- Title X: Corporate Tax Returns. Specifies that the company CEO must be the one to sign the corporate tax return – and is therefore responsible for any misstatements to the IRS.
- Title XI: Corporate Fraud Accountability. This title includes definitions of behavior that would constitute fraud, along with sentencing guidelines and penalties.
Clearly not all of the Titles are relevant to a company concerned with SOX compliance. The relevant titles from a compliance perspective are Titles 3, 4, 8, and 9.
Specific Sections of SOX Relevant to Compliance
Each of the Titles of SOX are further broken down into “Sections.” There are eight sections that are especially relevant from a compliance perspective. A summary of each follows:
Complying with SOX
Modern corporations run on computers. Everything from recognizing revenue to tracking expenses to generating reports to internal and external communications all happens on a company’s IT network. Therefore, a lot of the internal controls companies are required to have in place to verify the integrity of their financial reports have to do with the company’s IT policies and controls. Who has access to data? Is data secure from tampering?
Companies that have recently gone public (“emerging growth companies”) have a window of a few years before they must be fully SOX-compliant. Given the severe penalties for failing to comply with SOX, and given the complexity of the task, companies are advised to start on the process of SOX compliance as early as possible. Since many of the SOX requirements are good business practices whether or not the company is subject to mandatory compliance, there’s little downside to getting a head start.
Here are some suggested steps in getting on the road to SOX compliance:
- Develop a plan. Be very clear about the timeline of what information must be reported when. Have both short-term goals, for the current fiscal year, as well as long-term goals. As the company grows, it’s important that processes and controls are updated and appropriate to the scale of the company.
- Select one or more frameworks to support SOX compliance. There are several different organizations that have developed frameworks and models that companies can use in developing their SOX internal controls and compliance plan. The better-known ones are:
- COSO (The Committee of Sponsoring Organizations of the Treadway Commission). COSO was established by a group of five accounting and financial industry organizations to help companies improve their performance through improved internal controls and risk management. They developed an “Internal Control – Integrated Framework” that is a useful guide for developing effective internal controls.
- COBIT (Control Objectives for Information and Related Technologies). ISACA is an industry group focused on IT governance. They developed COBIT as a framework for IT governance looking at the different IT processes within a company, their inputs and outputs, objectives, etc.
- ITGI (The Information Technology Governance Institute). ITGI is another industry group that has developed a framework applicable to SOX compliance. ITGI uses COBIT and COSO, but it’s more focused on security than it is on general compliance.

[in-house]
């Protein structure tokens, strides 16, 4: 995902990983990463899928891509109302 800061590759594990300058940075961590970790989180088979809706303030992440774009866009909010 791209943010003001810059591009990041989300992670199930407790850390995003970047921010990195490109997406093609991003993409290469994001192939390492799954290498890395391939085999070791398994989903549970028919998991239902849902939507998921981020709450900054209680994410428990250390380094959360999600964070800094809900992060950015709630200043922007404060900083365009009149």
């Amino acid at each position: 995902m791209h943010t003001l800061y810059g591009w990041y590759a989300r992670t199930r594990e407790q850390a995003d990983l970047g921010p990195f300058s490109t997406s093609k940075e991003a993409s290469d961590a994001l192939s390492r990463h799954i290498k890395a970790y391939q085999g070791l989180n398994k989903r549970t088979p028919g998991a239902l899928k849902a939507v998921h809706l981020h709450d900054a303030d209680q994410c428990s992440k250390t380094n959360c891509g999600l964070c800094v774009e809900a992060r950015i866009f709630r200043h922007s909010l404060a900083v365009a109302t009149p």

- Conduct a risk assessment. It’s important to understand which processes within the company are material to compliance and to proactively identify possible problem areas. Those potential problem areas should be addressed as the company develops its compliance plan.
- Assess entity level controls. What controls are in place in different locations or divisions?
- Document existing processes. Any of the company’s financial reporting processes that are relevant for SOX should be documented so that the flow of information is clear, as well as the lines of responsibility for different organizations or staff members who may be involved in the process. Controls for the processes that could help protect against fraud or other financial risks should be specified.
- Assess IT Controls. The security of the company’s financial data will in large measure be a factor of the security of the company’s IT infrastructure. Is the company’s IT infrastructure safe from tampering? Most companies focus on protecting the IT infrastructure from outside threats such as hackers. However, the “trusted insider” can also be a major security risk, especially when it comes to the potential for financial fraud.
- Identify and evaluate any third-party providers. Many companies outsource different financial reporting processes. Outsourcing doesn’t get management off the hook for Sarbanes Oxley compliance. You have to make certain that any vendors also have adequate controls in place to protect the integrity of your financial information. Vendors are often evaluated on the basis of Service Organization Control (SOC) reports that are prepared by independent accounting firms. If no SOC is available, you will need to dedicate resources to evaluating the vendor yourself.
- Test the Internal Controls. It’s important to verify that the controls in place are actually effective. Key controls should be tested to make sure that they are working the way they are supposed to work.
- Evaluate deficiencies. As deficiencies are noted in either the planning or testing process, they need to be evaluated to determine if they are significant or material. Senior management needs to be aware of any significant deficiencies. Any deficiencies that have a materal effect on the company will need to be reported to the public in a 10-K.
- Communicate the results. Since senior management is responsible for ensuring SOX compliance, they will want regular updates on the status of internal controls and compliance. The company’s Audit Committee should also be kept in the loop.